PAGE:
Jean-Michel Basquiat is poised to continue his reign at auction this summer. Alongside Joan Mitchell’s painting Noel, valued between $9.5 million to $12.5 million, Phillips will put up a key work by the artist in its New York contemporary evening sale on July 2. Standing some 6 feet by 11 feet, the monumental Victor 25448 (1987) features a host of the artist’s signature scrawls and fractured figures. The work is expected to go for between $8 million and $12 million. A percentage of the proceeds from the work’s sale will go to the Art for Justice Fund, an initiative funded in part by collector Agnes Gund that focuses on mass incarceration and art-making.
The large-scale paper on canvas work first came to the market through New York’s Tony Shafrazi Gallery, where collector Peter Brant first acquired it. The painting last came to auction when the Brants sold it in a Christie’s New York contemporary evening sale in May 2008 for $3.5 million, where it failed to meet its presale estimate of $4.5 million–$6.5 million.
“The work’s unique history, dating back to the artist’s lifetime, is a significant factor in its value,” Robert Manley, Phillips deputy chairman and worldwide co-head of 20th century and contemporary art, said in an interview.
The work was included in Basquiat’s last solo exhibition before his death in 1988, at Vrej Baghoomian gallery in New York. Before it changed hands to the current owner in 2008, the work featured in various Basquiat surveys, most recently one that stopped at the Brooklyn Museum, the Los Angeles County Museum of Art, and the Museum of Fine Arts, Houston between 2005 and 2006. The curator behind that show, Fred Hoffman, also discussed the work in his 2017 book, The Art of Jean-Michel Basquiat.
The work coming up for sale is also host to Basquiat’s lexicon of sociopolitical messaging for which his works have gained renown. Victor 25448 was made the year before Basquiat’s death. The word “IDEAL,” featured prominently in the painting’s center, is a play on words, Manley said—it refers both to art dealing and dealing with punishment, and replicates the logo of the American toy brand Ideal.
“All of Basquiat’s work, directly or indirectly, expresses his identity as a Black man in a predominantly white art world,” said Manley, adding that “Victor 25448 references the brutality that Black people suffer in many forms and is also a reflection of Basquiat himself.”
According to Manley, Basquiat sourced a number of signs used in the painting from Henry Dreyfuss’s 1972 Symbol Sourcebook, a guide for graphic designers. In particular, Basquiat was thinking about “hobo signs,” which were used by homeless people to warn each other about dangerous areas. “There are a number of these used in the painting,” noted Manley, who continued, “including the signs for ‘A Beating Awaits You Here’ and ‘Fatal Injury,’ which seem to reference the image of the figure who has suffered some kind of brutality.” (Basquiat considered brutality and oppression in all their many forms, especially when it came to the death of graffiti artist Michael Stewart, who died from injuries sustained while in police custody after tagging a New York metro station in 1983. Basquiat’s work about the subject formed the basis for a recent exhibition at the Guggenheim Museum curated by Chaédria LaBouvier.)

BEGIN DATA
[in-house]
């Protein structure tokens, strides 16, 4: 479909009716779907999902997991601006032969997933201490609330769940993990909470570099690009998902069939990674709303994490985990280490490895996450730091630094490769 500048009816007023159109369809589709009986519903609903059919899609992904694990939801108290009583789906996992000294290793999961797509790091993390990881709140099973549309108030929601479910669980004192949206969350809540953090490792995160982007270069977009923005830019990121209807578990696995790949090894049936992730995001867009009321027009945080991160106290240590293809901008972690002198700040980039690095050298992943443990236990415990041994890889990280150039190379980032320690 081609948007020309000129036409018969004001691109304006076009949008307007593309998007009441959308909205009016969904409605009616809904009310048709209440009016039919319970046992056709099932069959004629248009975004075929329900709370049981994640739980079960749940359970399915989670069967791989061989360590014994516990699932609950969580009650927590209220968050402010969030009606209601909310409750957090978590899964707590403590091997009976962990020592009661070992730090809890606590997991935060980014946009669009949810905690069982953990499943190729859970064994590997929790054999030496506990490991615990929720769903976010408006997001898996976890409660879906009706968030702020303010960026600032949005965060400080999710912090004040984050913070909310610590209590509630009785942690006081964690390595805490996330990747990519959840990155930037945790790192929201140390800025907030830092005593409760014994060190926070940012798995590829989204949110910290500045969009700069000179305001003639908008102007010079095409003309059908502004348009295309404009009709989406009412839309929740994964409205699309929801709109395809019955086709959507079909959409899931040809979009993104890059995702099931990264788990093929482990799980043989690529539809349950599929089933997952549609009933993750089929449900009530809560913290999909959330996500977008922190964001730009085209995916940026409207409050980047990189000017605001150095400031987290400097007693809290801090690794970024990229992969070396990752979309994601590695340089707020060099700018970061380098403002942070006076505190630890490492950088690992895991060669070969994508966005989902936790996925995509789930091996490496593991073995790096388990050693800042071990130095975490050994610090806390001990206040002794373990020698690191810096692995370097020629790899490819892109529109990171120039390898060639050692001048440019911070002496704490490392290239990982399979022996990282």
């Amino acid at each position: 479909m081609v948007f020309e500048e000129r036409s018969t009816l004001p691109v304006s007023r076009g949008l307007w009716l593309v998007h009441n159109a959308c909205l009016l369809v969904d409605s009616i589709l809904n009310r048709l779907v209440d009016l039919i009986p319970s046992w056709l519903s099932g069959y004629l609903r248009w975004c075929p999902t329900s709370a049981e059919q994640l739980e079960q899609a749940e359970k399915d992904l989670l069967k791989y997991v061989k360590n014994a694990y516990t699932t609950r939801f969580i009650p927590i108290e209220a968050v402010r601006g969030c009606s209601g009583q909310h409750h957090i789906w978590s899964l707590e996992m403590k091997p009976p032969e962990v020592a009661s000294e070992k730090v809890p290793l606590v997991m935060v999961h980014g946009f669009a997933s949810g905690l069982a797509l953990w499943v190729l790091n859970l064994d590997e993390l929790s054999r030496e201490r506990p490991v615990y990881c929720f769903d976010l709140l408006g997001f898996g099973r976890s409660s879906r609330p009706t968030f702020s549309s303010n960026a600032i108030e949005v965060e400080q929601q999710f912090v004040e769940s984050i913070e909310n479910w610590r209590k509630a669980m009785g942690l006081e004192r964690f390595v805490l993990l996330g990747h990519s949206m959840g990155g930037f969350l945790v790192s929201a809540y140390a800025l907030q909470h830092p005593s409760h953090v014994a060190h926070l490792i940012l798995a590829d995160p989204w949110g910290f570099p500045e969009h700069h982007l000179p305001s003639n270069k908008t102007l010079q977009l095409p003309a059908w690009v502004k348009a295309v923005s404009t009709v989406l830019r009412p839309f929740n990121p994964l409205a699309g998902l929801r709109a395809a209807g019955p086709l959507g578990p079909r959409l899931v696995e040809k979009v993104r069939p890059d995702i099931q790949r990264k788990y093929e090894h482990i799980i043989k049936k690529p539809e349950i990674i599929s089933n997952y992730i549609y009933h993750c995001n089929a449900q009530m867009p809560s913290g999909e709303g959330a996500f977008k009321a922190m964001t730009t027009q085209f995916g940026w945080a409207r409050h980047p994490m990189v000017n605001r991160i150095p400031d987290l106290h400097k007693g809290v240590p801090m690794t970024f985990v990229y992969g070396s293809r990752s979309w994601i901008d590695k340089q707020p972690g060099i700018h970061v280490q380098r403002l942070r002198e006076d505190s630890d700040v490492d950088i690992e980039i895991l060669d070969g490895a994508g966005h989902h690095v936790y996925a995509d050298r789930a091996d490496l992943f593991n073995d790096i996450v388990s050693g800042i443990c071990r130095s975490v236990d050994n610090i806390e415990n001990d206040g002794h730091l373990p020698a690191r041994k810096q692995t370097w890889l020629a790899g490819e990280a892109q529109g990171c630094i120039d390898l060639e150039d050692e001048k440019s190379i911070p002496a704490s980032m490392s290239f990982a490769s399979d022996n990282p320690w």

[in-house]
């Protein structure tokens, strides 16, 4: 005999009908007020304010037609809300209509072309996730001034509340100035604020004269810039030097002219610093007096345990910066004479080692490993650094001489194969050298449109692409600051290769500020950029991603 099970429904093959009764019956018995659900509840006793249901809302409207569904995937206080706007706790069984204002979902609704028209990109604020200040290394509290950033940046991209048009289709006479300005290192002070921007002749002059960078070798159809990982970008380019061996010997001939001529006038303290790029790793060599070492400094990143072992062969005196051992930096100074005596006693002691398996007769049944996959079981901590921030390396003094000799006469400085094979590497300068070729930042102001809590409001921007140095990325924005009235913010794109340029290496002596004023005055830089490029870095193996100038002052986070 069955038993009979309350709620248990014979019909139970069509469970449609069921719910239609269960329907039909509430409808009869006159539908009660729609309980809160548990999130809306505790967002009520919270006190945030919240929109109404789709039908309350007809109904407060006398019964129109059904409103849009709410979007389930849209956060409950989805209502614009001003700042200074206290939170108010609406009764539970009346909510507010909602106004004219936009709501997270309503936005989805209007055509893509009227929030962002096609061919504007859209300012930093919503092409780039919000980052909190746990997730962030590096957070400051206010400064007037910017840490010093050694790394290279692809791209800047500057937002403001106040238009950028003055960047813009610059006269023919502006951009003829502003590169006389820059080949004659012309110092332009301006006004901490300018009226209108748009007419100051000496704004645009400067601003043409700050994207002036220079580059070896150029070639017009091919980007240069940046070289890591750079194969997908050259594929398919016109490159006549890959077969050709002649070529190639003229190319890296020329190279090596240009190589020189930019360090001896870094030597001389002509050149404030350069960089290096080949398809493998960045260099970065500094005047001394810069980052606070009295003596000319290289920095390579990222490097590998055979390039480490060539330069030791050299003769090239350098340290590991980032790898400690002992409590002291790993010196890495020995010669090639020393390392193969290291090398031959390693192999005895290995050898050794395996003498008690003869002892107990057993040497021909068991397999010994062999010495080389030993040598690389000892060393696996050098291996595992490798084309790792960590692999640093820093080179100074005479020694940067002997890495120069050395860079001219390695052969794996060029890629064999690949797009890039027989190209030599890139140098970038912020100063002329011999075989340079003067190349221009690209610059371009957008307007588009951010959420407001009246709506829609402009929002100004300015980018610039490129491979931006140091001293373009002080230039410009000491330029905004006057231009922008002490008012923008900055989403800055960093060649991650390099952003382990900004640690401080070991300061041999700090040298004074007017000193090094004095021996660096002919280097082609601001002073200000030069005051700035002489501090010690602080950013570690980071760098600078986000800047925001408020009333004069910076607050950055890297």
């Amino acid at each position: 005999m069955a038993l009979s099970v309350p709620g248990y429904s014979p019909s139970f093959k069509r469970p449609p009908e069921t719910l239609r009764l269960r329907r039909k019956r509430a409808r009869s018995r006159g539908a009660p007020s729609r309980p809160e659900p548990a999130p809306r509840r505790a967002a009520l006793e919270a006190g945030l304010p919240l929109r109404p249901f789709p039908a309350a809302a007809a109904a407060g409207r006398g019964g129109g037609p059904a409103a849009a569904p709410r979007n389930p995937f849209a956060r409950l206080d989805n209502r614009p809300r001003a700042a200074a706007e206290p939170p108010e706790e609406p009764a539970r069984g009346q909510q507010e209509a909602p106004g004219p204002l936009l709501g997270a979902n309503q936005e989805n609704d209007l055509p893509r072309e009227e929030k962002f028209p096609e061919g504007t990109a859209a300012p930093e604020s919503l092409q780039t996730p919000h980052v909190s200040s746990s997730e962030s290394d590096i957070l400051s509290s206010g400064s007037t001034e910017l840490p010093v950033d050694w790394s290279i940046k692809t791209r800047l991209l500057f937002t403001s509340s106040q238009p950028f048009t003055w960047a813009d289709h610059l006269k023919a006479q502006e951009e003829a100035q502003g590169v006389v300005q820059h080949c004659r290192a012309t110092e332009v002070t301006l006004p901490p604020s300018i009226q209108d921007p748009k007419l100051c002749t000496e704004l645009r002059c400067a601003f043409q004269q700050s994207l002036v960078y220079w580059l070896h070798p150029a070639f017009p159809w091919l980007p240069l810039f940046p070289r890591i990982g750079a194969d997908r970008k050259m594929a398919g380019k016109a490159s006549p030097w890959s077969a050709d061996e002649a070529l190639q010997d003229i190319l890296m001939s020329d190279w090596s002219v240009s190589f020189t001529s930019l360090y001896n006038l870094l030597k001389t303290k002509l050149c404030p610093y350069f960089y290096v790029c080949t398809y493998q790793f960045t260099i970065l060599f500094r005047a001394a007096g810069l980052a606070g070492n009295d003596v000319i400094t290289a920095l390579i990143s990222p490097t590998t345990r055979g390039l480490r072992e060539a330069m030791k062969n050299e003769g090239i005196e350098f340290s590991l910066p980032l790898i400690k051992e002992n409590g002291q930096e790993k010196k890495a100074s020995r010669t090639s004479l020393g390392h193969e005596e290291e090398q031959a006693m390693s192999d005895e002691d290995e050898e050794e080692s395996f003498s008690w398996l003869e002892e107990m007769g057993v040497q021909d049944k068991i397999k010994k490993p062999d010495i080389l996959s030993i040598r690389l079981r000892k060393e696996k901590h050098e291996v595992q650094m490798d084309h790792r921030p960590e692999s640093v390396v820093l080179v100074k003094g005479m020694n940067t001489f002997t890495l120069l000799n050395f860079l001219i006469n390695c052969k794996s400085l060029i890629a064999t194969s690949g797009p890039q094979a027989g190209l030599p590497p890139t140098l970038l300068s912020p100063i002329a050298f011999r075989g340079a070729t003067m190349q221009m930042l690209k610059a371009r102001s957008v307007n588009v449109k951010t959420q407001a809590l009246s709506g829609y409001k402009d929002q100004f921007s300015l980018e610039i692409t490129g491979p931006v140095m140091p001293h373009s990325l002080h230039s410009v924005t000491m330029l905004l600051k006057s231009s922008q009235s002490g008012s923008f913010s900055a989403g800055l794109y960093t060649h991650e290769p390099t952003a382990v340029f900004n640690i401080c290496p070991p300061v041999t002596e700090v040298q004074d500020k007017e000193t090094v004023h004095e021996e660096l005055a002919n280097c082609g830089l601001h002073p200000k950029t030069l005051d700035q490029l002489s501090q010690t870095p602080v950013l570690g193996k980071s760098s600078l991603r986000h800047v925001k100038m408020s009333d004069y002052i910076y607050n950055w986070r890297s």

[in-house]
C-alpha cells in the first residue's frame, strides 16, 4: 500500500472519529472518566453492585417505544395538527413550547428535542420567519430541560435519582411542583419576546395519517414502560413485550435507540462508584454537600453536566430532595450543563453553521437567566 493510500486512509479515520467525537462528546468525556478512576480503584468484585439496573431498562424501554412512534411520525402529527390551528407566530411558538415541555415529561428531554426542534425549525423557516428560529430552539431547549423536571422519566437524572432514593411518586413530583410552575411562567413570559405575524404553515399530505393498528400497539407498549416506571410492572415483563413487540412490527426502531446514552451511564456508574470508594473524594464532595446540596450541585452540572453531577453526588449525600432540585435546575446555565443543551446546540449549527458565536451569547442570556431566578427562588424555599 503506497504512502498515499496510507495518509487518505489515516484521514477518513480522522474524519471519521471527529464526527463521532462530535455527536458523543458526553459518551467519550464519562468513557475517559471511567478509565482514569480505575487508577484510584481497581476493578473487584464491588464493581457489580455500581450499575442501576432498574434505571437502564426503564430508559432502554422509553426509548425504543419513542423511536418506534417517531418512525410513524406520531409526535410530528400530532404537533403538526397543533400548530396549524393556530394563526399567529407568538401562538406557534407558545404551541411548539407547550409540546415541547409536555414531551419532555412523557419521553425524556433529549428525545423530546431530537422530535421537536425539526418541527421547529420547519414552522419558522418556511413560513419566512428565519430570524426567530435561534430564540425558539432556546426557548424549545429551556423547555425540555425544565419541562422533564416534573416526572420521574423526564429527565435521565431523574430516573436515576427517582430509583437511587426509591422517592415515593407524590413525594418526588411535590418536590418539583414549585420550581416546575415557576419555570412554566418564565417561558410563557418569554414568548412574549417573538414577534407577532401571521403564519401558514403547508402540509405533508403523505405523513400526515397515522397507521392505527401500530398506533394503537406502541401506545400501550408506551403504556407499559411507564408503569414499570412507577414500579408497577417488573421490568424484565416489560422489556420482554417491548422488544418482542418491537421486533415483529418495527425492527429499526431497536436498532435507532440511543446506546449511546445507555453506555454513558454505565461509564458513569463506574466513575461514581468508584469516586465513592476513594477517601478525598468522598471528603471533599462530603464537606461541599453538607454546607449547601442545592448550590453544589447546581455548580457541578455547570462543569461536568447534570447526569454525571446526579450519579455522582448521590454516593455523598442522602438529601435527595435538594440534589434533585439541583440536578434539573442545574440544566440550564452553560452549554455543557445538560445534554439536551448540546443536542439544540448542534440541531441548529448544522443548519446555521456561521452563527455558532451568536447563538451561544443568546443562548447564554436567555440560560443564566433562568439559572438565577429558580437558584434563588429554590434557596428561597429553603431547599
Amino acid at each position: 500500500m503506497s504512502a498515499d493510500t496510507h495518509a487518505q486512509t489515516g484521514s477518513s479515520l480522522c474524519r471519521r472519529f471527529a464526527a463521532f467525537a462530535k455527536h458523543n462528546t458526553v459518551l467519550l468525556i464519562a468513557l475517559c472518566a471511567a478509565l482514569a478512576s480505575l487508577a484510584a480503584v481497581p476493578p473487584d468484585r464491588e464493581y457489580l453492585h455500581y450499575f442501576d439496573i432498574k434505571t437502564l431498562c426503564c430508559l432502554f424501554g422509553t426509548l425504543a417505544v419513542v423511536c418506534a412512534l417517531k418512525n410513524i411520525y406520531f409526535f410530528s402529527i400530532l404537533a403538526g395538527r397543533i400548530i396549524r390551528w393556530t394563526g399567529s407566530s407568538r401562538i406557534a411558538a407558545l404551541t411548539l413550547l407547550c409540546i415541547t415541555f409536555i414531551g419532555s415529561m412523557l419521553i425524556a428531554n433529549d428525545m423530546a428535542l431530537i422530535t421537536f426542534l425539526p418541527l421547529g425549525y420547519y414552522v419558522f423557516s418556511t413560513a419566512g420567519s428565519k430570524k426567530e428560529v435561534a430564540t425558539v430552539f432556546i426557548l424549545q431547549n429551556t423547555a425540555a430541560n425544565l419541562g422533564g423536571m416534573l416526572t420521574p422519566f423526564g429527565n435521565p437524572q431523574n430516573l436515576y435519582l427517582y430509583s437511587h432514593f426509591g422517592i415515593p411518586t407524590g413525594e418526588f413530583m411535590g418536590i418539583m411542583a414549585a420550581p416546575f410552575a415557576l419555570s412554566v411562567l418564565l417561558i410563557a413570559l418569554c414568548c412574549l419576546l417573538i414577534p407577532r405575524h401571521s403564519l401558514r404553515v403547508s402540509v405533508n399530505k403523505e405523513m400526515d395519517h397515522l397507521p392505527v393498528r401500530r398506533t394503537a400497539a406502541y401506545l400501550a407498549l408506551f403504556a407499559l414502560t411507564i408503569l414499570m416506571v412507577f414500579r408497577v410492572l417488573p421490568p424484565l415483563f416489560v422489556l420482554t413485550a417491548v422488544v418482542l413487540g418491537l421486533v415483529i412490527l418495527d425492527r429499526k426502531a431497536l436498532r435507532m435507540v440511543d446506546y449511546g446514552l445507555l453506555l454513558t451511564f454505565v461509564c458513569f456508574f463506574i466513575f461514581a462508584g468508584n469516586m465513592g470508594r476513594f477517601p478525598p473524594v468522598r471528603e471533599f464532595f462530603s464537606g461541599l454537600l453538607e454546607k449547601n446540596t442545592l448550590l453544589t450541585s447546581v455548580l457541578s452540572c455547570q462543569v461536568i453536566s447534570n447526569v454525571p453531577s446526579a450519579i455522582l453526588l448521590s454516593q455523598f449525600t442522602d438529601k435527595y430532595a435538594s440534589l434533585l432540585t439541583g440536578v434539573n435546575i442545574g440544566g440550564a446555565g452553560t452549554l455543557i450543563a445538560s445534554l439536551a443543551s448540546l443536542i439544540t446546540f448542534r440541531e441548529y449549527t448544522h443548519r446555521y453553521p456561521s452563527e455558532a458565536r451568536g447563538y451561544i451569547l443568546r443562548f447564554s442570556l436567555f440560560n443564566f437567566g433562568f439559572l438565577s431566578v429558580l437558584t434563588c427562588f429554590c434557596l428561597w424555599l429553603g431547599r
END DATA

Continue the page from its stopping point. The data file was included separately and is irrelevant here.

Manley has a history of making market milestones for Basquiat’s works on paper, which have become a competitive corner of the artist’s market. Furious Man, from the collection of Andy Williams, sold in May 2013 at Christie’s for $5.7 million, more than quintupling its low estimate of $1 million. Several months later, in November, Head of a Madman notched $12 million at a Christie’s New York sale.
In May 2015, Manley was also involved in the sale of an untitled Basquiat drawing from 1982 that went for $13.6 million. “His works on paper are independent from his works on canvas. They are not studies, they are standalone works,” said Manley, who continued that, with its massive scale, Victor 25448 is a “notable exception” because most of the artist’s other works on paper are small in size. “In many ways, Basquiat was as good a draftsman as he was a painter, and you can argue that he was much more innovative in his works on paper.” And, in the wake of the Black Lives Matter protests that took place following the killing of George Floyd, the work will attest to Basquiat’s unique ability to “combine the personal, political, and universal, into one layered and nuanced whole.”
While Basquiat’s top auction records were set by works made in his early years, works made toward the end of his life are seeing broadened demand. “Many people still cling to this false myth that all of Basquiat’s best paintings were from 1981 to 1982,” said Manley. The top 20 most expensive works by Basquiat ever sold at auction may date back to those years, but, Manley said, “as an artist’s market matures and people start to understand the scope of an artist’s achievement, they inevitably take a broader view.”